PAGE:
This Week at War: Obama vs. Team Surge
The president is going to regret putting off an inevitable showdown with Gates, Mullen, and Petraeus over Afghanistan.
A collision between Obama and the Afghan surge faction is inevitable
A collision between Obama and the Afghan surge faction is inevitable
Of the many revelations in early previews of Bob Woodward’s new book Obama’s Wars, the most corrosive is the obstinacy President Barack Obama faced from Defense Secretary Robert Gates, Joint Chiefs Chairman Adm. Mike Mullen, and then Centcom commander Gen. David Petraeus. According to the Washington Post‘s reporting of the book, Obama repeatedly pressed his military advisors for an exit plan from Afghanistan. "I’m not doing long-term nation-building. I am not spending a trillion dollars," Obama said. Yet according to the Post, Gates, Mullen, and Petraeus — whom I will term the Afghan surge faction — essentially barred from consideration any plan that did not involve a counterinsurgency strategy requiring at least 30,000 more U.S. troops. In spite of their resistance to his wishes, Obama chose not to confront the surge faction, opting instead to accommodate their policy inside a muddled compromise. But the compromise will only delay an inevitable clash.
Woodward’s book strongly reinforces the impression that Obama’s paramount goal in Afghanistan is to find the exit. Gates, Petraeus, and others have attempted to dilute the harmful effect of Obama’s July 2011 deadline by explaining that any U.S. withdrawal will be very gradual and "conditions-based." Woodward’s exposition of Obama’s restless eagerness to get out wipes away those efforts.
If one purpose of the surge was to achieve negotiating leverage over the Taliban, Woodward’s book will instead reinforce their determination to hang on and fight. Indeed, according to the Wall Street Journal, it is U.S. commanders who are downgrading their expectations for military progress. Afghan President Hamid Karzai is now likely to redouble his efforts to make a separate peace with Pakistan and the Taliban, a chilling prospect for many of Afghanistan’s non-Pashtun ethnic groups.
Thus, by next summer the United States is likely to face hardened Taliban resolve, a more belligerent Karzai, and an Afghanistan that might be splintering along ethnic lines, trends reinforced by Obama’s yearning for the door. If by next summer the counterinsurgency strategy’s hoped-for improvements have not arrived, Obama’s long-delayed confrontation with the surge faction will very likely occur. Obama is likely to look for a new team to implement the policy he wanted all along. The White House has already probably been preparing for Gates’s retirement and the end of Mullen’s tour as Joint Chiefs chairman. The termination of Petraeus’s command in Kabul would be much more dramatic.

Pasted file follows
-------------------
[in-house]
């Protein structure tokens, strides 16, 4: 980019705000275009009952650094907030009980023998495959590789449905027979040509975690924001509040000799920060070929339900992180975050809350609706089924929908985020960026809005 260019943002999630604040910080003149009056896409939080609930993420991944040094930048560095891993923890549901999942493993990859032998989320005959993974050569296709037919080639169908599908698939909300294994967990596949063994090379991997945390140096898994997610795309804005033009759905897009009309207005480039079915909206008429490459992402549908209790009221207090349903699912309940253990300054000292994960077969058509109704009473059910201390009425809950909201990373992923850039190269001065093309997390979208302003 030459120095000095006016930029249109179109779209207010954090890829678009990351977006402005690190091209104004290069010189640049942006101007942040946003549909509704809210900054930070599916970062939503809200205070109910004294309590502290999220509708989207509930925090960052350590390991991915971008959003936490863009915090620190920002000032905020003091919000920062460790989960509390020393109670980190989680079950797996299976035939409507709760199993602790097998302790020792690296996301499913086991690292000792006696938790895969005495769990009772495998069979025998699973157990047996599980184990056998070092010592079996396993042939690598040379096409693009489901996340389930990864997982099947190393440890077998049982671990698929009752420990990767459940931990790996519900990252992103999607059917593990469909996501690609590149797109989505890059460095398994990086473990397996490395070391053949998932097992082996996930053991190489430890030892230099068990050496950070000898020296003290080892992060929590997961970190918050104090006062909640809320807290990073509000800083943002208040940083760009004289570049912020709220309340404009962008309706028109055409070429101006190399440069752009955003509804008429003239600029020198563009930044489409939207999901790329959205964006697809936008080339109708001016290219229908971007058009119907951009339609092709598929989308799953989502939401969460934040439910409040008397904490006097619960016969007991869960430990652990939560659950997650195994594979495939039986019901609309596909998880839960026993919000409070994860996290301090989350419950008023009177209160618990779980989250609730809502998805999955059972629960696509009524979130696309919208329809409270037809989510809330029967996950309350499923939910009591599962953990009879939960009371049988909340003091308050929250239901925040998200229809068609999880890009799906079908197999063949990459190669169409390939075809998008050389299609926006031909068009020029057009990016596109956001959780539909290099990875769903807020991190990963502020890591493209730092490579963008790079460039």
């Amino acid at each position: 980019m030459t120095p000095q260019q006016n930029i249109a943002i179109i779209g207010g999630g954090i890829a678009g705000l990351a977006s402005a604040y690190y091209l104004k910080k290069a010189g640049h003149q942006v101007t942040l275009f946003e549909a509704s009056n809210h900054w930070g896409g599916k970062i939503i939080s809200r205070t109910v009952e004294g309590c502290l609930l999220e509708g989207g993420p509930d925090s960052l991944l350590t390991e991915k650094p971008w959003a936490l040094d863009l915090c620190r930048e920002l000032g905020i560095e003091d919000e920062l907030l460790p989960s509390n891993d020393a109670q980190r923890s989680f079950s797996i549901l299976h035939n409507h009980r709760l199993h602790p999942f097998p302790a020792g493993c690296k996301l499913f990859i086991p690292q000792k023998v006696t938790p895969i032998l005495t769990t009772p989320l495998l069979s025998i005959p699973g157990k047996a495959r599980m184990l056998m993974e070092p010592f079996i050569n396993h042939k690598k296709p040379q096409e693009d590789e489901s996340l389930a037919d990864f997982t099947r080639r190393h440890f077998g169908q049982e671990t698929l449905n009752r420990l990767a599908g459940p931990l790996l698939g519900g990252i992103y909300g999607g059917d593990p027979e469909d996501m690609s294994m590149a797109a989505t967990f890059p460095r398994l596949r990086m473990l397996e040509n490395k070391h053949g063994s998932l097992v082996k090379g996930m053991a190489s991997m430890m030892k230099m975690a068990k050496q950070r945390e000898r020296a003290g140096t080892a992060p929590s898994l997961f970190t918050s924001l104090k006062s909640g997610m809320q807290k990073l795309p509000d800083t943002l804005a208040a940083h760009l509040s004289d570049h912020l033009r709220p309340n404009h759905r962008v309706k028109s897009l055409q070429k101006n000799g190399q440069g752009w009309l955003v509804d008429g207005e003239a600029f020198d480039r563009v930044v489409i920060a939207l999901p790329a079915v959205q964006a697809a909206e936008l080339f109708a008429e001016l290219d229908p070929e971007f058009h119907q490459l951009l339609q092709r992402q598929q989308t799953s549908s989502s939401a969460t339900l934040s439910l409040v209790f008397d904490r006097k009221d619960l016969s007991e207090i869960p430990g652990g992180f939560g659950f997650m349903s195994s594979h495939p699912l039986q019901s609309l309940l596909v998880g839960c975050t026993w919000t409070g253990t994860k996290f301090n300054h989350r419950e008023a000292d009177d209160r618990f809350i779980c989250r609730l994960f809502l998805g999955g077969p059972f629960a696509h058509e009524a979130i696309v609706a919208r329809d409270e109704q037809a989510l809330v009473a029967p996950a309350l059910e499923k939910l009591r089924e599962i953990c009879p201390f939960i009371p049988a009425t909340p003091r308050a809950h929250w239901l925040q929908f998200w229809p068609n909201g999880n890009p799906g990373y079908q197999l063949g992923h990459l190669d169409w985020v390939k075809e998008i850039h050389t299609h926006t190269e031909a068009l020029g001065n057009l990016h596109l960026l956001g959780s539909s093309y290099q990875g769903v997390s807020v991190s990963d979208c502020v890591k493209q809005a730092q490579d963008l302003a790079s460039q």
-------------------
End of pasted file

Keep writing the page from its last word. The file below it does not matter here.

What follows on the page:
For the United States, there is a strict inverse relationship between the size of a troop commitment to a shooting war and the amount of time the public will allow for clear results. For example, in contrast to the political time pressure Obama feels regarding Afghanistan, the small but successful foreign internal defense missions the United States conducts in Colombia and the Philippines are under no time pressure as they gradually accumulate progress.
When policymakers choose a military strategy that comes with a short fuse, periodic decision-point crises get built into the strategy. According to Woodward, Obama perceived that the American public would give him just two years to do something in Afghanistan. True, but only because of the options forced on him by the Afghan surge faction. One of the crises built into Obama’s Afghan strategy was a clash with the promoters of that strategy. Obama might regret not having that clash in 2009, before he committed so much prestige and so many lives to a strategy he never had the resolve to properly see through.